Video: Russert discusses GOP worries on Iraq

NBC News

Tim Russert is NBC News’ Washington bureau chief and host of Meet the Press.  He regularly offers MSNBC.com’s readers his insight and analysis into questions about politics past, present and future.

MSNBC:  Tim, the White House says there’s no connection, but you’ve got disgruntled, moderate, Republicans who have gone into the White House and really told the president what they’re thinking, in, what you report, was a very candid meeting Tuesday.  Now the president says, “Well, okay.  I’ll take benchmarks.” What’s up?

Russert:  I think Tuesday’s meeting was a very important one.  It was the president, secretary of state, secretary of defense, the White House chief of staff, Karl Rove the political adviser, Tony Snow the press secretary and eleven Republican congressmen.  One who was in the meeting told me that he’s met with three American presidents and he’s never been more candid with a president.

Tom Davis, the congressman from Northern Virginia, told the president in some parts of his district he has a 5% approval rating and that something had to be done about the war – that they were going to risk the future of the Republican Party, in effect.

Adding to this is Mitch McConnell, who’s the leader of the Republicans in the Senate.  Thursday he said that if, in effect, “The surge does not work in September and the president doesn’t do something about the war, the Congress will, because we Republicans do not want to have another election where Iraq is the major issue.”

So I see a convergence of both the House and Senate Republicans, who are saying to the president, “Okay, this is a critical time.  There better be some marked progress or we may have to take a different course.”

That’s why you saw the president, Thursday, agreeing to the so-called “benchmarks,” which are saying to the Iraqi government, “Start performing or the end may be near.”  That’s a change in position for the Bush administration to accept them.

MSNBC:  What’s the difference between what the Senate intends and the Congress intends?

Russert:  The House will continue to insist on a date certain for withdrawal.  That’s not going to happen.  The Democrats wanted to be on the record in favor of it and they wanted to put the Republicans on the record against it.  In the end, both houses of Congress will provide money for the troops through September 30th, with benchmarks – saying to the Malaki government in Iraq, “You’ve got to start performing.”

And I think what really triggered a lot of this was the announcement by the Iraqi parliament that they were going to take a two month vacation.

One of the Republican members in the Tuesday meeting with the president said, “Mr. President, our sons and daughters are spilling blood and they’re taking vacation… it doesn’t make any sense.”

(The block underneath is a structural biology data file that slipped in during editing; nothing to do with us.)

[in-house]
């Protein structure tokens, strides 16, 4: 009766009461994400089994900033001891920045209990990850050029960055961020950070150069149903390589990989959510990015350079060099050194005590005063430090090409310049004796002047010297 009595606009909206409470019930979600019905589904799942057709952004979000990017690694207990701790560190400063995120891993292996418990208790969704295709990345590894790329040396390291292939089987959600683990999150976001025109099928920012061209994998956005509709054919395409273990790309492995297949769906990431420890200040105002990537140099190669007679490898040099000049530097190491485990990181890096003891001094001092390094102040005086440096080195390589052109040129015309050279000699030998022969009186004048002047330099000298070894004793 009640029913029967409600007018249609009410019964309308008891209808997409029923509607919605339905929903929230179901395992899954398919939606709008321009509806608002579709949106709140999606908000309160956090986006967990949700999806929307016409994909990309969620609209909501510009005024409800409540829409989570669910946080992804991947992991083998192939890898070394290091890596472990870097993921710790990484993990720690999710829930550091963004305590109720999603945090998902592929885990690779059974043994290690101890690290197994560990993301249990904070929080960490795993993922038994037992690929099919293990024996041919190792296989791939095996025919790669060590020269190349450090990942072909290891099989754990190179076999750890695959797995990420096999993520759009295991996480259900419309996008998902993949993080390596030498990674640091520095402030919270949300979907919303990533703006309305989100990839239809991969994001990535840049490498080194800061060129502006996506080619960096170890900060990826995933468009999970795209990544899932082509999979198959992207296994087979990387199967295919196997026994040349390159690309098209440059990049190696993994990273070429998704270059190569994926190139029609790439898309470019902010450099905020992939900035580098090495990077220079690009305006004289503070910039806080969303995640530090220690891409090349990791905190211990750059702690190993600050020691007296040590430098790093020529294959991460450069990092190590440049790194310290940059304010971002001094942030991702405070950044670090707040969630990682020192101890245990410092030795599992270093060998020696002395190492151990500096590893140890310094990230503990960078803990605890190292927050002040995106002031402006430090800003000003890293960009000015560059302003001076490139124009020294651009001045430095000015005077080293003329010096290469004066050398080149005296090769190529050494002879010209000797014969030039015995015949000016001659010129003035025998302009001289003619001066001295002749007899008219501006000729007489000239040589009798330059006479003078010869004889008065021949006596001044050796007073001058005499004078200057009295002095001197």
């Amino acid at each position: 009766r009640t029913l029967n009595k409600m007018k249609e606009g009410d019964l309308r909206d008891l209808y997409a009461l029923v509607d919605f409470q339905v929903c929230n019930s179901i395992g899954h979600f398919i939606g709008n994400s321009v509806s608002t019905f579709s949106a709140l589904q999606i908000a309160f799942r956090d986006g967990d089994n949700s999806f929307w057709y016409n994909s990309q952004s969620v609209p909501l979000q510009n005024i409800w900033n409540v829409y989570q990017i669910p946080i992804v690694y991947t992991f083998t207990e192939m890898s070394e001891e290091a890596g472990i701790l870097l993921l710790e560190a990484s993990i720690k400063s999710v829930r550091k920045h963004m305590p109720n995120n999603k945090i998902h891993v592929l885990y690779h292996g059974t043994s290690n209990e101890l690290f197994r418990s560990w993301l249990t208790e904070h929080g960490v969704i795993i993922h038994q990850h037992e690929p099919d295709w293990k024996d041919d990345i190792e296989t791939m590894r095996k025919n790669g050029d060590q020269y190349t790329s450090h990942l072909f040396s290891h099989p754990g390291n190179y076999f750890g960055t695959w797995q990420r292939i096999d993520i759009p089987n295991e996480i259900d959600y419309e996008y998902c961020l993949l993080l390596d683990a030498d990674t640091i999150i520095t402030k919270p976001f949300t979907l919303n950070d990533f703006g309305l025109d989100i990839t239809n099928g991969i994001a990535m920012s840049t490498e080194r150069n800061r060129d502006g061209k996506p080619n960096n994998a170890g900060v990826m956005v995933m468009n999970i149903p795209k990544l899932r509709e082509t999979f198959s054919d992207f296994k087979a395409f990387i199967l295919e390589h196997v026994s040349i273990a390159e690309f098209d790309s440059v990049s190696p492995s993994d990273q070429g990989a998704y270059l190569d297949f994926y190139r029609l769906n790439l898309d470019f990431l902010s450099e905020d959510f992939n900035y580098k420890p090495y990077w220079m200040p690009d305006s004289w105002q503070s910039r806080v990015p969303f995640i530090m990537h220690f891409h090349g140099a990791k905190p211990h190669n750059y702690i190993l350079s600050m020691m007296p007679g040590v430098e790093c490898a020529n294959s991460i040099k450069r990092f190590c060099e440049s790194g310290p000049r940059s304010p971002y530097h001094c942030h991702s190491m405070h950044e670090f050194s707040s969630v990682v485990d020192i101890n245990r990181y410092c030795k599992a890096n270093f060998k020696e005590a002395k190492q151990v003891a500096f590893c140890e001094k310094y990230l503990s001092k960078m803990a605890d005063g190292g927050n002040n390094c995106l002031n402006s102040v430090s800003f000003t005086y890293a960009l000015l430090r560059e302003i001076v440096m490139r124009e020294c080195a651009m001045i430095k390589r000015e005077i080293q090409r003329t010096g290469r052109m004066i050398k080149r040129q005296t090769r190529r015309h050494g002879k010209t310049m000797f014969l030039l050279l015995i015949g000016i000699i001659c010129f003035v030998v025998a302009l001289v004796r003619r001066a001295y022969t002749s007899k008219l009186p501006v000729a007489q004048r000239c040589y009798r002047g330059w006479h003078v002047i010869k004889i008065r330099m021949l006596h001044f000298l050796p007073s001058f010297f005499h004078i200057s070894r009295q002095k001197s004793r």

MSNBC:  Then footrace is on between how many votes he’s going to lose in his veto-proof margin and September, when Petraeus reports back to Congress?

Russert:  You got it.  Gen. Petraeus will then make his report to Congress and the American people and Congress will have to decide whether they want to continue funding the war.  It’s that simple.

MSNBC:  So the writing is a lot clearer this week, as far as the president?

Russert:  Yeah, and in the end it’s always the members of the president’s party that make these kinds of decisions.  And there’s real uncertainty, real anxiety amongst Republicans about the war.

MSNBC:  We’re talking about, really a time period of 60 to 90 days here to see, what many people say would have to be a substantial turnaround.  But military people are saying that’s not going to happen.

Russert:  It’s pretty tough.  Gen. Petraeus now is going to be under enormous pressure when this report comes out in September to be honest and candid as to what he’s finding.

That was another thing that was said in Tuesday’s meeting with the president – again, by Republican congressmen.  They said, “Mr. President, we can’t hear about the war from anyone in this room because the administration doesn’t have any credibility in talking to the American people.  We have to hear it from Gen. Petraeus.  He has to be the honest broker.”

It’s the first time in my memory there’s been such pressure on a military officer in this democracy to basically determine the fate, in the future, of a military war.

It’s tough, it’s real and it’s playing such a huge role in politics.  Mitt Romney did an interview with 60 Minutes for this Sunday where he’s criticizing the management of the war by the Bush administration.  Each of the candidates is going to stake out a position.

And this Sunday on Meet the Press we have an exclusive interview in our “Meet the Candidate” series, 2008 - Sen. John McCain, who has tied his candidacy to the war in Iraq will be front and center.

I can’t wait to find out Sen. McCain’s thinking on the war, in light of what the Republicans have been saying these past couple for days.

It’s going to be interesting, because, as we well know, John McCain lost the primary race in 2000 to George Bush and the question is, in 2008, is his campaign in jeopardy because he’s too close to George Bush.  That’s the ultimate irony of all.

I plan to talk to him about Iraq at some length, because I’m trying to determine whether this is a seismic shift in the Republican Party.

It’s a big issue, Sunday on Meet the Press.

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